This is the first trial that investigates the deployment of an intermittent hypoxia protocol in a remote setting. In our previous trial, we tested single sessions of different hypoxia training protocols in PD (manuscript submitted). Building on that experience, the safety, tolerability and feasibility of a month-long intermittent hypoxia protocol in PD are the primary outcomes of this study (Table 1).

Table 1 Co-primary and secondary outcome measures

Secondary outcomes: functional and motor tests

The selection of motor and functional outcome measures is based on the findings of our previous hypoxia trial (manuscript in preparation) and aims to measure for the first time the net symptomatic effects of a one-month intermittent hypoxia protocol in PD [26]. To the existing motor test battery, we added the MDS-UPDRS part II and 6-minute walking test (Table 1) to better account for functional effects, including exercise capacity.

Secondary outcomes: plasma biomarkers

Plasma biomarkers are included as hypothesis-generating outcome measures and are based on their value in target engagement (hemoglobin, hematocrit) and sensitivity to either exercise and longitudinal disease progression.

Neurofilament-light chain (NfL) is associated with motor decline in PD [39, 40] and is reduced by exercise [41]. Clusterin is a potential important regulator of exercise effects, and might positively influence neuro-inflammation and be inversely associated with cognitive function [42,43,44,45]. Glial fibrillary acidic protein (GFAP) and ubiquitin carboxy-terminal hydrolase L1 (UCH-L1) are acute biomarkers of brain injury and might therefore give influence in whether this is upregulated in response to hypoxia as a stressor [46]. Brain-derived neurotrophic factor (BDNF) is potentially upregulated by hypoxia and exercise [47, 48]. As research into PD plasma biomarkers keeps accelerating, novel insights will be used to modify this preliminary biomarker selection. Extra plasma will be stored for additional analyses where appropriate. Any necessary protocol amendments will be coordinated with the medical-ethical committee.

Other study parameters

In addition to the outcome measures, information about age, gender, disease severity (Hoehn and Yahr scale), disease duration, levodopa equivalent daily dose (LEDD) and use of concomitant medication (including any changes during trial participation) are collected.

Measurement frequency

In-clinic measurements will be performed at baseline, in the week after the 4-week intervention period and 4 weeks after the last intervention session, except for the feasibility questionnaire that will be sent once, immediately after the intervention period. Adverse events are evaluated on a weekly basis.

Randomization, blinding and treatment allocation

The study is participant- and outcome assessor-blinded. Allocation to intervention order will be randomized by a computer-generated randomization scheme in R using block randomization. The lab technician is not blinded for safety and monitoring purposes and will oversee the randomization process. Although ventilation is expected to increase with ~ 20% mostly due to increased tidal volume and possibly respiratory rate, the extensive evidence-based experience of the study team and study advisors is that participants will not notice changes in their breathing at an FIO2 of 0.16 [50,51,52,53]. Indeed, blinding was assessed and successful in our latest hypoxia trial in PD where participants were exposed to multiple independent interventions of continuous and intermittent mild to moderate hypoxia (manuscript submitted).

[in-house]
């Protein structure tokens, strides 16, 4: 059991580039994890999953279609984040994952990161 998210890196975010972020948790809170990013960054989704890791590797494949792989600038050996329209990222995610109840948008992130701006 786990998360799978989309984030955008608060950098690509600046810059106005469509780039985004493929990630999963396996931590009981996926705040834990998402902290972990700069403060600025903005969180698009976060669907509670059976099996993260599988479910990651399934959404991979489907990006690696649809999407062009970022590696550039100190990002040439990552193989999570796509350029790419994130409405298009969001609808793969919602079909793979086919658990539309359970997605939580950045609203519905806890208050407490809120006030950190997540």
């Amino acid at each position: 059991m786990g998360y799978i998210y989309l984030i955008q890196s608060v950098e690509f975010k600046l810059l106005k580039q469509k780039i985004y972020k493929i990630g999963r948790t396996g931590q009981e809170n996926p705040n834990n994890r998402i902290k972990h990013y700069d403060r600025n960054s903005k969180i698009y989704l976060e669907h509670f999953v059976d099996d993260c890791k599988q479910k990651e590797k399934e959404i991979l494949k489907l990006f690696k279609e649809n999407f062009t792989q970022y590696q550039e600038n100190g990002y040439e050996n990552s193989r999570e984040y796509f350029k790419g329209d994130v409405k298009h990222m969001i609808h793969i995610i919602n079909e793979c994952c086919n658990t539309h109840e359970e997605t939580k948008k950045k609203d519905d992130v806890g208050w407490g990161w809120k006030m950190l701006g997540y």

Study procedures

Screening procedure

First, participants will fill in an online questionnaire (Appendix I) about cardiac or pulmonary diagnoses or symptoms and smoking, to exclude individuals with relevant cardiorespiratory abnormalities. If this questionnaire does not yield any exclusion criteria, participants are invited for an in-hospital screening procedure.

During this screening procedure, informed consent will first be ascertained, and the informed consent form will be signed. Subsequently, participants will be screened for cardiac abnormalities using an electrocardiogram and blood for baseline measurement is drawn and processed per standard plasma procedures. Then, participants undergo neurological testing, and finally participants will be blindly exposed to the active study intervention under arterial blood gas (ABG) and cardiopulmonary monitoring of an experienced pulmonary lab technician. ABG will be taken at the start of the intervention, and in the last 5 min of hypoxia. If oxygen saturation reaches 82%, an extra ABG will be taken in-between to investigate arterial pO2. Stop criteria during this intervention are pre-defined (Appendix II). Continuous non-invasive cardiorespiratory monitoring is conducted using the Cosmed® metabolic monitoring system (Quark metabolic cart for cardiopulmonary exercise testing [CPET], COSMED Srl, The Metabolic Company, Italy).

Intervention procedures

Interventions will be conducted three times a week, for four weeks in total. The first intervention will take place in the hospital under supervision of a pulmonary technician. Any subsequent intervention will take place at home, with a pulmonary technician present for instructions and monitoring at least once. If necessary for safety purposes, this technician will be additionally present for one or more subsequent interventions. After that, remote expert assistance is present through a live (video)call during each session in the first intervention week. Supervision can be extended when necessary for safety during subsequent weeks. Mandatory weekly videocalls ascertain adequacy of administration, safety and compliance. Participants are explicitly encouraged to spread the three interventions over any week as much as possible. By exception, an occasional intervention on the day following a previous intervention will be allowed.